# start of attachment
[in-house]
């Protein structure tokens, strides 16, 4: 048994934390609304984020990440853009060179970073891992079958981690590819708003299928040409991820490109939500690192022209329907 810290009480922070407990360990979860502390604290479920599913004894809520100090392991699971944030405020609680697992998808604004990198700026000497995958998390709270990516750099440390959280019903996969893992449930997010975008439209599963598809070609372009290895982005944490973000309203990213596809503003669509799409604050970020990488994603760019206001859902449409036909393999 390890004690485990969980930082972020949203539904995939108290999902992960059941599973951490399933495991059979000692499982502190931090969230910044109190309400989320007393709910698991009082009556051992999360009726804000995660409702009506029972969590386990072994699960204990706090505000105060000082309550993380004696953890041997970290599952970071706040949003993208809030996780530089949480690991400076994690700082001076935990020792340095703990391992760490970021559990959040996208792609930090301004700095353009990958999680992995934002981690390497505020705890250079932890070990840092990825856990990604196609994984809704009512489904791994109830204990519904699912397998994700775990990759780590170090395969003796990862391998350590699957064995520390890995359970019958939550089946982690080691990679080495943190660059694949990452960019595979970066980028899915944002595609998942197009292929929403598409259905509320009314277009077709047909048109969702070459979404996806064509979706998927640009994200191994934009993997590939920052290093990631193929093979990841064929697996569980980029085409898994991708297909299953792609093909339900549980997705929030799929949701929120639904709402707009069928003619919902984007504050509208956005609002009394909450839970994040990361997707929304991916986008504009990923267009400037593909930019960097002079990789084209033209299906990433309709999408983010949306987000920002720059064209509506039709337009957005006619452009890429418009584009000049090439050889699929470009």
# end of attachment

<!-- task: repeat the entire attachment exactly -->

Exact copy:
[in-house]
């Protein structure tokens, strides 16, 4: 048994934390609304984020990440853009060179970073891992079958981690590819708003299928040409991820490109939500690192022209329907 810290009480922070407990360990979860502390604290479920599913004894809520100090392991699971944030405020609680697992998808604004990198700026000497995958998390709270990516750099440390959280019903996969893992449930997010975008439209599963598809070609372009290895982005944490973000309203990213596809503003669509799409604050970020990488994603760019206001859902449409036909393999 390890004690485990969980930082972020949203539904995939108290999902992960059941599973951490399933495991059979000692499982502190931090969230910044109190309400989320007393709910698991009082009556051992999360009726804000995660409702009506029972969590386990072994699960204990706090505000105060000082309550993380004696953890041997970290599952970071706040949003993208809030996780530089949480690991400076994690700082001076935990020792340095703990391992760490970021559990959040996208792609930090301004700095353009990958999680992995934002981690390497505020705890250079932890070990840092990825856990990604196609994984809704009512489904791994109830204990519904699912397998994700775990990759780590170090395969003796990862391998350590699957064995520390890995359970019958939550089946982690080691990679080495943190660059694949990452960019595979970066980028899915944002595609998942197009292929929403598409259905509320009314277009077709047909048109969702070459979404996806064509979706998927640009994200191994934009993997590939920052290093990631193929093979990841064929697996569980980029085409898994991708297909299953792609093909339900549980997705929030799929949701929120639904709402707009069928003619919902984007504050509208956005609002009394909450839970994040990361997707929304991916986008504009990923267009400037593909930019960097002079990789084209033209299906990433309709999408983010949306987000920002720059064209509506039709337009957005006619452009890429418009584009000049090439050889699929470009």